Then in January 2016, Echelon Wealth Partners (formerly Euro Pacific Canada) announced it was acquiring that same batch of advisors, along with others, from Dundee Goodman.
At the time, Echelon was 22-strong and said it was bringing over 78 advisors, raising its total count to 100. But when the deal formally closed in April 2016, only 72 Dundee Goodman advisors were coming aboard.
Today, Echelon CEO David Cusson says he employs 80 advisors altogether, having added five since the acquisition.
Strict arithmetic would tell us Echelon has lost 25 advisors since January. But “that’s a little misleading,” says Cusson. “Some of the advisors were fully licensed, but [acted as] support.” Instead, he estimates about 12 advisor teams have moved on.
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Despite the departures, “we’re ahead of where we had modelled,” he says. His team knew that for several advisors, Echelon was going to be their fourth home. “We were planning on some fatigue, and we did see that. In the first meetings we had with advisors, some said, ‘I can’t make another move.’ Where we parted with individuals, it was on that basis. I think some of them just felt like they needed to take control over that process.” In addition, some existing Echelon advisors decided to retire or sell their books.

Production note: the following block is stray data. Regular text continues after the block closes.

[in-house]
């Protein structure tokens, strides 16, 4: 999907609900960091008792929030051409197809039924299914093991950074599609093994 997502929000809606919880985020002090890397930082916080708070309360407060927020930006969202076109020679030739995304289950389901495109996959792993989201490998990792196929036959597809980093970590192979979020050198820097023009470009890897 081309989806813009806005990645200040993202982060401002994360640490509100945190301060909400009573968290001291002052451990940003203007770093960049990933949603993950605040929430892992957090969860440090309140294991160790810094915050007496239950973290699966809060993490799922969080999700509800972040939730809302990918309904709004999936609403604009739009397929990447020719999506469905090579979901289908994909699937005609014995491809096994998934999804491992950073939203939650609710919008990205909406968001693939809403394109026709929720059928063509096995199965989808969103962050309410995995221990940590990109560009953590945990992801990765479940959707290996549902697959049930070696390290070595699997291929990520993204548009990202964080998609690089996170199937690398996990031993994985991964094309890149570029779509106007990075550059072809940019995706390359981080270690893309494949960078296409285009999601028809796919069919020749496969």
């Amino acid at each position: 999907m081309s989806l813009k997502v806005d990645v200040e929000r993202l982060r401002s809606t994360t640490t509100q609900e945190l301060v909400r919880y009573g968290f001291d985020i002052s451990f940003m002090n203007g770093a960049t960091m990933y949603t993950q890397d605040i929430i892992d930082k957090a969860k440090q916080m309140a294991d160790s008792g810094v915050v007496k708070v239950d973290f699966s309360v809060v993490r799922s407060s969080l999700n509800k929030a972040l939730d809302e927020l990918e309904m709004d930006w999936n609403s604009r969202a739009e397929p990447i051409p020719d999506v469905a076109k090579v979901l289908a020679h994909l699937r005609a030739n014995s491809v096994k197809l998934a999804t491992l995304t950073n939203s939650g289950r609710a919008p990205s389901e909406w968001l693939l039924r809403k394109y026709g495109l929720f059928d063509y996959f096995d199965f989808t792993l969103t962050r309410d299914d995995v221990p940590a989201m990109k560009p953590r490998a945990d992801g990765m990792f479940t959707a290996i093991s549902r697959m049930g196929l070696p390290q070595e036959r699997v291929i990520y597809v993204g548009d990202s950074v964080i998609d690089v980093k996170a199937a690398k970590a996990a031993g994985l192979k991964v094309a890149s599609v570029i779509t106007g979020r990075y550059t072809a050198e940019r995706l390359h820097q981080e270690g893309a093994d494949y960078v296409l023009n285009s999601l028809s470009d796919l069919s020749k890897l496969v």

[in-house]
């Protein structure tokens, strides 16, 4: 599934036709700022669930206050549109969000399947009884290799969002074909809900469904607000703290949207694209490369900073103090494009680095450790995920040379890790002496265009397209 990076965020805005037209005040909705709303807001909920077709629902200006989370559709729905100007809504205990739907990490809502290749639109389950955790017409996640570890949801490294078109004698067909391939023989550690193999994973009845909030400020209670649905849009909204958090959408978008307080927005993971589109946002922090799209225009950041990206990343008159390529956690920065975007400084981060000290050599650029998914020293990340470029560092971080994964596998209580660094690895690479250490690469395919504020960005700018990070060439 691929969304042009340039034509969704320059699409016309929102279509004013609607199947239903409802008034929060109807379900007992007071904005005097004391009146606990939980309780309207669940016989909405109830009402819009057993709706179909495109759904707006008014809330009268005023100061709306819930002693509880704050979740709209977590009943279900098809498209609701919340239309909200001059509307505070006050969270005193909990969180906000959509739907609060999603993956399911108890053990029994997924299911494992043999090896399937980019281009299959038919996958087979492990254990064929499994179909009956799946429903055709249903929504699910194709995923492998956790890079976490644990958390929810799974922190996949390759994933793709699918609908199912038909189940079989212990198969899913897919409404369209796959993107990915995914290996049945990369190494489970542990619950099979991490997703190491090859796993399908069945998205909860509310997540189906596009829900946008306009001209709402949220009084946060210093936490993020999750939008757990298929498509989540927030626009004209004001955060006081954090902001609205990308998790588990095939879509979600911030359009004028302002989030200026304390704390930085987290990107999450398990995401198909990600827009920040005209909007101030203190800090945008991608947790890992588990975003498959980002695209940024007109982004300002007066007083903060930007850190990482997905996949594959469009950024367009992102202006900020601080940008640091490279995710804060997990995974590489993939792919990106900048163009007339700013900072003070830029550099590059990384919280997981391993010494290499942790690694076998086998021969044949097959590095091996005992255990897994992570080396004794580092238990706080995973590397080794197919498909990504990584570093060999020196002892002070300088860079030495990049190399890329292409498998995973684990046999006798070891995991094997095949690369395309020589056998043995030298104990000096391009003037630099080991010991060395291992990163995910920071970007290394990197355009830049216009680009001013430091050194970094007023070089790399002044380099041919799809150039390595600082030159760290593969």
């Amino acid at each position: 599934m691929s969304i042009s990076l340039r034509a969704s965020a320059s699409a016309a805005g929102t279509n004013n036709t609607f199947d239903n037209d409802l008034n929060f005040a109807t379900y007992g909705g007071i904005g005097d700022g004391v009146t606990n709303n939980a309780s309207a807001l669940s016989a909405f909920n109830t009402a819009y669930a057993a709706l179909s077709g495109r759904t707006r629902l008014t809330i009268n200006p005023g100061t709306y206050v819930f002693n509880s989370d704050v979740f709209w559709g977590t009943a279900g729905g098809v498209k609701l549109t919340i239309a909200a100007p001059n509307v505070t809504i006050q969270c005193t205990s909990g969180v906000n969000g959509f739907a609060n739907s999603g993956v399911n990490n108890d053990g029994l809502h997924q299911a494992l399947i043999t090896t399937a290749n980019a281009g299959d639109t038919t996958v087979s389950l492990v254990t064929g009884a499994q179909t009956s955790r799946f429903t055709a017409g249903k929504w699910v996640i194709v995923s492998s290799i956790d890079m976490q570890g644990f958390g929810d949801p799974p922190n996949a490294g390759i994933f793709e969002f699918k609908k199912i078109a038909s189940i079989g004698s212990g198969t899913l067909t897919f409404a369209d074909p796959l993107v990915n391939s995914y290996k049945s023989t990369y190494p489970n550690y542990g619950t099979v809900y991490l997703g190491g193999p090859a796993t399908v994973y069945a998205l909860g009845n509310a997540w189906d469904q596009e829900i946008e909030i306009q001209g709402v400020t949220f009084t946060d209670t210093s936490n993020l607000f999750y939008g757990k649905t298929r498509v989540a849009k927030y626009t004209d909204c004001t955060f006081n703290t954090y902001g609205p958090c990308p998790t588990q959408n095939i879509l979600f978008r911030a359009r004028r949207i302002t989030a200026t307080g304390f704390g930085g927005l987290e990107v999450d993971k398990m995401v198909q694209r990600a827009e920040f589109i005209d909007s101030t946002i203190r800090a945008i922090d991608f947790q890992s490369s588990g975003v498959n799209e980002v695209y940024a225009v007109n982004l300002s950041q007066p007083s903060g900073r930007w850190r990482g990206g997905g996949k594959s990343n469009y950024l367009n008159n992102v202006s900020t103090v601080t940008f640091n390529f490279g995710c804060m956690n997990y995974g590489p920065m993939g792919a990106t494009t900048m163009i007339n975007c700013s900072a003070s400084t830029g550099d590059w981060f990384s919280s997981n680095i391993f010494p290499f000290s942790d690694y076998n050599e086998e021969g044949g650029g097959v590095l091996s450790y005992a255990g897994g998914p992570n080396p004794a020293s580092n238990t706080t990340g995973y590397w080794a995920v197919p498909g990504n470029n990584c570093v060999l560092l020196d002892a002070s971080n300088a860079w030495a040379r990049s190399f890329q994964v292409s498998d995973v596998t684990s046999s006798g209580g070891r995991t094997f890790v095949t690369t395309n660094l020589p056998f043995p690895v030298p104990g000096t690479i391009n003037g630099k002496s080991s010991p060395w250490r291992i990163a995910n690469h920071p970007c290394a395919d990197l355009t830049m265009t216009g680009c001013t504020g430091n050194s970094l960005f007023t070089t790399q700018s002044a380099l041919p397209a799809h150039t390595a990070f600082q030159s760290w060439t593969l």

“Although the number has come down in terms of advisors and portfolio managers, our assets [under management] remain flat,” Cusson adds. And average advisor AUM has gone up, he says, to $50 million.
Cusson is optimistic. Back in January, Richard McIntyre, executive vice-president of Dundee Corporation, said the Dundee Goodman wealth management arm was operating at a loss.
How are things now?
“We did not make money in May or June. As we started that integration [we incurred] a ton of one-time costs,” says Cusson, candidly. “But we were profitable in July and August, and we’re confident we’re going to continue to do that.” To that end, he says Echelon is hiring financial planners, insurance specialists, support team members, advisor associates, and technology folks. The firm currently has 230 staff.
He also hopes the firm, which manages a little over $4 billion today, can reach $5 billion in AUM within a year.
Cusson suggests the firm is applying high ethics and compliance standards after questions about the previous work of some team members.
In the course of this year’s Advisor.ca investigation into disciplined IIROC and MFDA reps, we found two Echelon advisors with IIROC suspension histories. Asked if he was concerned about that proportion, Cusson says: “Those [sanctions] would have been from events that predated our firm. […. All our advisors] are subject to exceptionally high supervision. If we had any concerns about the ethics of these people, they wouldn’t be with our firm.”